The stranger who bore me: Adoptee-birth mother interactions

Karen Ruth Avey March, McMaster University


This study examines the long-term effects of adoption reunion. The main focus is on adoptees who have searched, made contact with their birth mothers and encountered a reunion experience. Intensive, open-ended interviews with a randomly-selected sample of sixty adoptees indicate that search and reunion have little connection to the adoptee's dissatisfaction with his/her adoption outcome or his/her adoptive parent-child bonds. In fact, a large number hide their search and reunion from their adoptive parents because they do not want these significant others to think that they are unhappy with their adoptive status. The desire to reunite is more likely to be precipitated by some life-crisis event that raises the adoptive role-identity to a prominent position in the adoptee's salience hierarchy. Consideration of the meaning of that role-identity leads the adoptee to resolve the ambiguities that he/she encounters because of his/her lack of knowledge about his/her biological origins. Reunion contact resolves this sense of uncertainty because it provides the missing background information that the adoptee needs for a consistent presentation of self in social interaction. Reunion contact with the birth mother is not a necessity for satisfactory reunion outcome. The adoptee possesses a strong vocabulary of motives that he/she uses to account for his/her reunion outcome and to integrate his/her background information as a part of his/her positive self-concept. ^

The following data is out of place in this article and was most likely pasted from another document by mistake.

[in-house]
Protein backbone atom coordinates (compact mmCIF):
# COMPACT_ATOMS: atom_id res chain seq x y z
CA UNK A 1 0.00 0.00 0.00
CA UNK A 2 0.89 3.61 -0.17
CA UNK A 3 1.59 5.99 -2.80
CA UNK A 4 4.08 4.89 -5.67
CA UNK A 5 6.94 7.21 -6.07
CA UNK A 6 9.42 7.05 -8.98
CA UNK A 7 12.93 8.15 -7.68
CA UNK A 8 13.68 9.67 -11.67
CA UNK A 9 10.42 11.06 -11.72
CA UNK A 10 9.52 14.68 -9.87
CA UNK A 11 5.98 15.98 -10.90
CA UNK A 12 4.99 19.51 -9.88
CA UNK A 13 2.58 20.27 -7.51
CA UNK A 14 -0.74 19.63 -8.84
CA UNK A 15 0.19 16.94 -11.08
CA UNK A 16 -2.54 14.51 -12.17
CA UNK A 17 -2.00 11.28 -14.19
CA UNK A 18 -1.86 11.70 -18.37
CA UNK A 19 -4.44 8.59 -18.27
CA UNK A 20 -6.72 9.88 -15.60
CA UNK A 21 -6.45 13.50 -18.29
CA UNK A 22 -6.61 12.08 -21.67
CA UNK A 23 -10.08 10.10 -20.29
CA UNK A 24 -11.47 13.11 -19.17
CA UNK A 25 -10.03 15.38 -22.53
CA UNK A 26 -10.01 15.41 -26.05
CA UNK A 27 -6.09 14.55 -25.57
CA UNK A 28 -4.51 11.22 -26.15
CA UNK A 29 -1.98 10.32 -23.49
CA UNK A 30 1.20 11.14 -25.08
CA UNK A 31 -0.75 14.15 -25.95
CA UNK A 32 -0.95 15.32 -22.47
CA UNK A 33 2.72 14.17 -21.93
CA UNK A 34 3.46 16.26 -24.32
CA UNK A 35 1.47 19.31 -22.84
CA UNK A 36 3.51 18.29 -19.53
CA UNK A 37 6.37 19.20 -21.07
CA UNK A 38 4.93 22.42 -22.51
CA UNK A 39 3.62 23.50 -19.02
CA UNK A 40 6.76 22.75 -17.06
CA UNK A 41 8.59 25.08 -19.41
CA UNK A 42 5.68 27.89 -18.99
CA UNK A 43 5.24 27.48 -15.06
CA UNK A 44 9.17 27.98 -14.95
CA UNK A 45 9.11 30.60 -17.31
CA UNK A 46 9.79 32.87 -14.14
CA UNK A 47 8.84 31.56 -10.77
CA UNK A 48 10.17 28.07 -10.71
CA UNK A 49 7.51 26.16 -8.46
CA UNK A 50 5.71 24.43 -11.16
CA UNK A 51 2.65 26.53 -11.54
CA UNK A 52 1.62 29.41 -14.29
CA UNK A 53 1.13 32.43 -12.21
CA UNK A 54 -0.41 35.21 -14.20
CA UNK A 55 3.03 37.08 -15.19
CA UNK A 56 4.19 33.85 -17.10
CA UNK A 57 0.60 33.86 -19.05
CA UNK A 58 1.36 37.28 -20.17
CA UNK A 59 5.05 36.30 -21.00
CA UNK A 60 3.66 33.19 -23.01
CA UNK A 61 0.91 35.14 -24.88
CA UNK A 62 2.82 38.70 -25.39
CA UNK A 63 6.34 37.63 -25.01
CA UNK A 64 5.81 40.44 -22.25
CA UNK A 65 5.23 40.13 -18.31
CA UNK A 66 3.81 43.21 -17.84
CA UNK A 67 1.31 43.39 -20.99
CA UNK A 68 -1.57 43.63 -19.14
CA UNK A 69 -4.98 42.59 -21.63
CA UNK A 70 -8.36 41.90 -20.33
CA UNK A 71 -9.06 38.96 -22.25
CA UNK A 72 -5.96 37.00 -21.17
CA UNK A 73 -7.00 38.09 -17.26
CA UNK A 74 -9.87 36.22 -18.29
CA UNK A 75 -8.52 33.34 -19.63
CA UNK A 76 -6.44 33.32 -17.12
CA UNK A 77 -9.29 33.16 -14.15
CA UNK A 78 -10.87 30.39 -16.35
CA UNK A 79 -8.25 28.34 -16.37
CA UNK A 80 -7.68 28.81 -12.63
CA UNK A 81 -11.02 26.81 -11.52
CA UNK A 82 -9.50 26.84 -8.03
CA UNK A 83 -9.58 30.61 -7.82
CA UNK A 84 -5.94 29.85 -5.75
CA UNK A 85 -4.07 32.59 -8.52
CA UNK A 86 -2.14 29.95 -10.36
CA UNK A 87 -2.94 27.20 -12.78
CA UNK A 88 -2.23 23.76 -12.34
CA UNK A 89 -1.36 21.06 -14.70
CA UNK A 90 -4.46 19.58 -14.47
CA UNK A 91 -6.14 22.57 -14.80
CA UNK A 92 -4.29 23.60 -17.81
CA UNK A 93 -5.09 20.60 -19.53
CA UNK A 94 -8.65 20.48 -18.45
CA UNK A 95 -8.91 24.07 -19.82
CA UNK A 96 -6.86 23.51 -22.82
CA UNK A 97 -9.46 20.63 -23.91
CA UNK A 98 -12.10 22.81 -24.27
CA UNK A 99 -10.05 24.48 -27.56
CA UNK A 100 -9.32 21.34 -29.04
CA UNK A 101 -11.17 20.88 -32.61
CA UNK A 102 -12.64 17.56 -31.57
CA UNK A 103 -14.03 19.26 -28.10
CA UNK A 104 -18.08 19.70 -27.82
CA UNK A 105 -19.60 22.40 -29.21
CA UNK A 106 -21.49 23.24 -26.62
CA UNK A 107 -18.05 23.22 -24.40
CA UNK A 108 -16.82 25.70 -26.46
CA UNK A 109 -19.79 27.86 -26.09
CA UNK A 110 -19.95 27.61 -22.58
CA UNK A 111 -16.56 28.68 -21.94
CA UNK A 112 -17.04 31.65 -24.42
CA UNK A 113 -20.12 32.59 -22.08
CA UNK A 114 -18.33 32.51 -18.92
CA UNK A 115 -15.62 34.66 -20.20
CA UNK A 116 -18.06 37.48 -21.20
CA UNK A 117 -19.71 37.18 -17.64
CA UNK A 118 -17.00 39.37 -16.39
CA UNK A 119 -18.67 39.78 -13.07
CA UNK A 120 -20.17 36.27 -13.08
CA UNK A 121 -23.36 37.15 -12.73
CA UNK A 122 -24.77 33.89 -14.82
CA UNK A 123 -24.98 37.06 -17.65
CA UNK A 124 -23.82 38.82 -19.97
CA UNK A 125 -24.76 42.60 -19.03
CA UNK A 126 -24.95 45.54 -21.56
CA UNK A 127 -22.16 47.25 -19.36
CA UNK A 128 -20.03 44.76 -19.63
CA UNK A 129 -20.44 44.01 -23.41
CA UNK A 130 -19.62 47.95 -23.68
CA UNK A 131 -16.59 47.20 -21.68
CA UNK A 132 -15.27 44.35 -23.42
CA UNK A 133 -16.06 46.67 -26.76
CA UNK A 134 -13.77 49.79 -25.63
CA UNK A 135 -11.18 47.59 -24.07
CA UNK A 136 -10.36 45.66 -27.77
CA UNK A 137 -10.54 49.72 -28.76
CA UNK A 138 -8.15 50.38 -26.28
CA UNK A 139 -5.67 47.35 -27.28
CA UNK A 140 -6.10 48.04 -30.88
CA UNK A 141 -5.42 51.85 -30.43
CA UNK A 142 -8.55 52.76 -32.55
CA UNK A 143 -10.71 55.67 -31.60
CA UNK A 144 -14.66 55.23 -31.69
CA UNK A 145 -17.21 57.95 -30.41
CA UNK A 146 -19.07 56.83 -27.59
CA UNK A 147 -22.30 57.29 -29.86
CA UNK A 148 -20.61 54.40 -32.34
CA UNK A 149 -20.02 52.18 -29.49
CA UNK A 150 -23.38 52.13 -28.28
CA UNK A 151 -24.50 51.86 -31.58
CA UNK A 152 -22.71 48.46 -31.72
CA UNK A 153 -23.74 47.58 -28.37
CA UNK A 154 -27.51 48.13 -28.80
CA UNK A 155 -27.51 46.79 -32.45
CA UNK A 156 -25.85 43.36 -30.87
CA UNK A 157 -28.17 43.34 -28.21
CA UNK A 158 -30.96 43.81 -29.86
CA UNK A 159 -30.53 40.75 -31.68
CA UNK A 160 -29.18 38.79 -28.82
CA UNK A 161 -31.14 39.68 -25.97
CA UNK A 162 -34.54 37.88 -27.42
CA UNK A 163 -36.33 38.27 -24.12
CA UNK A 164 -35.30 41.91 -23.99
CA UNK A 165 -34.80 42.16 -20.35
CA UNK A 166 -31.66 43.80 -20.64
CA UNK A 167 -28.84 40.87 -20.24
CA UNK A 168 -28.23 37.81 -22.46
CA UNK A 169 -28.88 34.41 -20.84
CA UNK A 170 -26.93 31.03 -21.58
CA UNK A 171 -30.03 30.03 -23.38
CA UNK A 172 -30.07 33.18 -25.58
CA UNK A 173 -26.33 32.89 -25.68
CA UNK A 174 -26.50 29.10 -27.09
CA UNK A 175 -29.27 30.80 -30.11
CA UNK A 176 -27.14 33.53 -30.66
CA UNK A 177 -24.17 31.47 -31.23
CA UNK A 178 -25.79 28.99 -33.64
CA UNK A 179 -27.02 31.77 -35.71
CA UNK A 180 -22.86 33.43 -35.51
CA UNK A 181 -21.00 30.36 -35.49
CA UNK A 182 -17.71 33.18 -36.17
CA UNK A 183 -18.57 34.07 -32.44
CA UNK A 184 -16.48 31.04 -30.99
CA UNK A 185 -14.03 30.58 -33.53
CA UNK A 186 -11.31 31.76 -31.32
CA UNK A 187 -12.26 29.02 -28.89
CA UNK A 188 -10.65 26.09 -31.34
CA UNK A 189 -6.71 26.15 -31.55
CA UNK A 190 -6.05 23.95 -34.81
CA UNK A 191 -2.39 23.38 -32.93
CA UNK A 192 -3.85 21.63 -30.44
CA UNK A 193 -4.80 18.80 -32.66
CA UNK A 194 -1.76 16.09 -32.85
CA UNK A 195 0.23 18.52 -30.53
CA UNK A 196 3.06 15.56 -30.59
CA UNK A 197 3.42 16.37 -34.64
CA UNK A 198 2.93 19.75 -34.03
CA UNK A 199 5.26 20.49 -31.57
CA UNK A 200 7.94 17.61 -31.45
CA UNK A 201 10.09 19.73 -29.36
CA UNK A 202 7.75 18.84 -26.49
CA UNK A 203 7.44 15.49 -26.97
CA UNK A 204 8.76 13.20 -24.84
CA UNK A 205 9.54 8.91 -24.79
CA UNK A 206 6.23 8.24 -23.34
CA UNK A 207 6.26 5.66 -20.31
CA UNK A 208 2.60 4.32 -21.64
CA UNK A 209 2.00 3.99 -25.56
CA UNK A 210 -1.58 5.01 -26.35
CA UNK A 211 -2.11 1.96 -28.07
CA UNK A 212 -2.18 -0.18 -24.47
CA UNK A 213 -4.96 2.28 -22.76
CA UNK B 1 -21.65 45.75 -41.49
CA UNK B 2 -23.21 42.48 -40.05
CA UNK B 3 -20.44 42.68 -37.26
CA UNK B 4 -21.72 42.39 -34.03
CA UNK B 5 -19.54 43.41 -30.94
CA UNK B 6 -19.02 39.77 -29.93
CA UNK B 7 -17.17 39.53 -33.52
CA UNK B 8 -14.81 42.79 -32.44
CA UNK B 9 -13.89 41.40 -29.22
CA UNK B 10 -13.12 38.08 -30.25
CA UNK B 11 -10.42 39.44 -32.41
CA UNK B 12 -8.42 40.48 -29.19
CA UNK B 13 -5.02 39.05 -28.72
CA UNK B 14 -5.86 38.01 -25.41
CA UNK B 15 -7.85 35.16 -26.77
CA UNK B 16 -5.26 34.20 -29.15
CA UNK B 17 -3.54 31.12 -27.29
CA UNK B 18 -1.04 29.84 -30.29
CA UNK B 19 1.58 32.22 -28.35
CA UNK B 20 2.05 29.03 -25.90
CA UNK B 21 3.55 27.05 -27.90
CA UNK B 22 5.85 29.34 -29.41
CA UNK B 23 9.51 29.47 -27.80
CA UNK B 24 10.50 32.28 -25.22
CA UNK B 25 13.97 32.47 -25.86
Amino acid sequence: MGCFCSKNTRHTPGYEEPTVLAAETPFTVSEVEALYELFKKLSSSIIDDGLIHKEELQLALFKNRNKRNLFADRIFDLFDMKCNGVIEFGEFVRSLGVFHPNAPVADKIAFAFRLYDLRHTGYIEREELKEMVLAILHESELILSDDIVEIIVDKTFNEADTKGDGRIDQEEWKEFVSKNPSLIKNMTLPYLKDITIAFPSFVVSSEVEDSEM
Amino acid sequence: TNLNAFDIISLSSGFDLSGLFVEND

Subject Area

Sociology, Individual and Family Studies

Recommended Citation

Karen Ruth Avey March, "The stranger who bore me: Adoptee-birth mother interactions" (January 1, 1990). ETD Collection for McMaster University. Paper AAINN60675.